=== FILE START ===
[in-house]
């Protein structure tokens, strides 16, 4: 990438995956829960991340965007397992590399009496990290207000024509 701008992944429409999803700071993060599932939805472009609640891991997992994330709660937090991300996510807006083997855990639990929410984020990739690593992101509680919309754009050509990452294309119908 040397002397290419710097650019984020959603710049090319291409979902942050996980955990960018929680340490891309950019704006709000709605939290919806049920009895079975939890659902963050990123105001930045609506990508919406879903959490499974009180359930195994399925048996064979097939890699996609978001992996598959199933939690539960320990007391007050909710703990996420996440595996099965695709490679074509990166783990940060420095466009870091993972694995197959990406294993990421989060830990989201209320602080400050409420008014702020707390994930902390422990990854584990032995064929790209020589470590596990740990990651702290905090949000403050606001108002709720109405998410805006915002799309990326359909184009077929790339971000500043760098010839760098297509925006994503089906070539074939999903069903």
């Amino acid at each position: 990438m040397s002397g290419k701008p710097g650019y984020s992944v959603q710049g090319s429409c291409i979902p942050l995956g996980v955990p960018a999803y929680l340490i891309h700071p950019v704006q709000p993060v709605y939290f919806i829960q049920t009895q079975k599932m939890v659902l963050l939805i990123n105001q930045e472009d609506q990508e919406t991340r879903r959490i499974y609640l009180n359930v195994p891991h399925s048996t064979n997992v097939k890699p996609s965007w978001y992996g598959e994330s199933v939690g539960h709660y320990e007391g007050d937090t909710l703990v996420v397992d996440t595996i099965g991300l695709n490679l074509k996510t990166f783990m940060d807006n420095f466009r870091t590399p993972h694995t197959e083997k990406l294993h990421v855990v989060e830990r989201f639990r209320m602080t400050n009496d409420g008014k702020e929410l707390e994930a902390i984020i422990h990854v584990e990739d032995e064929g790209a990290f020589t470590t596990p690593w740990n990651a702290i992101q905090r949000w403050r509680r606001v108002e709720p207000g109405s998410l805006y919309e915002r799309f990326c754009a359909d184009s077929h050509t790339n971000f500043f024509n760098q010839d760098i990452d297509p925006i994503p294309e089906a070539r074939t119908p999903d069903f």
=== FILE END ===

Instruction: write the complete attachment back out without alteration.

[in-house]
């Protein structure tokens, strides 16, 4: 990438995956829960991340965007397992590399009496990290207000024509 701008992944429409999803700071993060599932939805472009609640891991997992994330709660937090991300996510807006083997855990639990929410984020990739690593992101509680919309754009050509990452294309119908 040397002397290419710097650019984020959603710049090319291409979902942050996980955990960018929680340490891309950019704006709000709605939290919806049920009895079975939890659902963050990123105001930045609506990508919406879903959490499974009180359930195994399925048996064979097939890699996609978001992996598959199933939690539960320990007391007050909710703990996420996440595996099965695709490679074509990166783990940060420095466009870091993972694995197959990406294993990421989060830990989201209320602080400050409420008014702020707390994930902390422990990854584990032995064929790209020589470590596990740990990651702290905090949000403050606001108002709720109405998410805006915002799309990326359909184009077929790339971000500043760098010839760098297509925006994503089906070539074939999903069903």
């Amino acid at each position: 990438m040397s002397g290419k701008p710097g650019y984020s992944v959603q710049g090319s429409c291409i979902p942050l995956g996980v955990p960018a999803y929680l340490i891309h700071p950019v704006q709000p993060v709605y939290f919806i829960q049920t009895q079975k599932m939890v659902l963050l939805i990123n105001q930045e472009d609506q990508e919406t991340r879903r959490i499974y609640l009180n359930v195994p891991h399925s048996t064979n997992v097939k890699p996609s965007w978001y992996g598959e994330s199933v939690g539960h709660y320990e007391g007050d937090t909710l703990v996420v397992d996440t595996i099965g991300l695709n490679l074509k996510t990166f783990m940060d807006n420095f466009r870091t590399p993972h694995t197959e083997k990406l294993h990421v855990v989060e830990r989201f639990r209320m602080t400050n009496d409420g008014k702020e929410l707390e994930a902390i984020i422990h990854v584990e990739d032995e064929g790209a990290f020589t470590t596990p690593w740990n990651a702290i992101q905090r949000w403050r509680r606001v108002e709720p207000g109405s998410l805006y919309e915002r799309f990326c754009a359909d184009s077929h050509t790339n971000f500043f024509n760098q010839d760098i990452d297509p925006i994503p294309e089906a070539r074939t119908p999903d069903f």